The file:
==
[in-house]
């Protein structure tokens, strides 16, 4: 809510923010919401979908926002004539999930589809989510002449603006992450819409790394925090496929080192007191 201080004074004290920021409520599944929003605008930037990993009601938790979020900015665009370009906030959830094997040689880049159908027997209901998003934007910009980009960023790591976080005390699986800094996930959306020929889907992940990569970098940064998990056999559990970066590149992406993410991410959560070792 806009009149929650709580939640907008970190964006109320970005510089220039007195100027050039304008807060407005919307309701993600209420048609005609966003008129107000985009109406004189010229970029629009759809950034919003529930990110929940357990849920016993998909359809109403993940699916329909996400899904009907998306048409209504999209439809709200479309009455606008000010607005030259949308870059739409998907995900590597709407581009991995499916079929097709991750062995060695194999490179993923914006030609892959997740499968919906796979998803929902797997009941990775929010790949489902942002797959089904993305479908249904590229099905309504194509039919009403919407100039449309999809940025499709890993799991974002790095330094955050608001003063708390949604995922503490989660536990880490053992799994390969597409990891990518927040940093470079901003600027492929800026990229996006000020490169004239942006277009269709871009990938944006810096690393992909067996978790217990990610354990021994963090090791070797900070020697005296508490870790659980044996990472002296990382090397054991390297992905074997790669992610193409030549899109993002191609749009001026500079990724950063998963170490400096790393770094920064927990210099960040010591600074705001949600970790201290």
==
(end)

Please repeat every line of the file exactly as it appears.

[in-house]
């Protein structure tokens, strides 16, 4: 809510923010919401979908926002004539999930589809989510002449603006992450819409790394925090496929080192007191 201080004074004290920021409520599944929003605008930037990993009601938790979020900015665009370009906030959830094997040689880049159908027997209901998003934007910009980009960023790591976080005390699986800094996930959306020929889907992940990569970098940064998990056999559990970066590149992406993410991410959560070792 806009009149929650709580939640907008970190964006109320970005510089220039007195100027050039304008807060407005919307309701993600209420048609005609966003008129107000985009109406004189010229970029629009759809950034919003529930990110929940357990849920016993998909359809109403993940699916329909996400899904009907998306048409209504999209439809709200479309009455606008000010607005030259949308870059739409998907995900590597709407581009991995499916079929097709991750062995060695194999490179993923914006030609892959997740499968919906796979998803929902797997009941990775929010790949489902942002797959089904993305479908249904590229099905309504194509039919009403919407100039449309999809940025499709890993799991974002790095330094955050608001003063708390949604995922503490989660536990880490053992799994390969597409990891990518927040940093470079901003600027492929800026990229996006000020490169004239942006277009269709871009990938944006810096690393992909067996978790217990990610354990021994963090090791070797900070020697005296508490870790659980044996990472002296990382090397054991390297992905074997790669992610193409030549899109993002191609749009001026500079990724950063998963170490400096790393770094920064927990210099960040010591600074705001949600970790201290």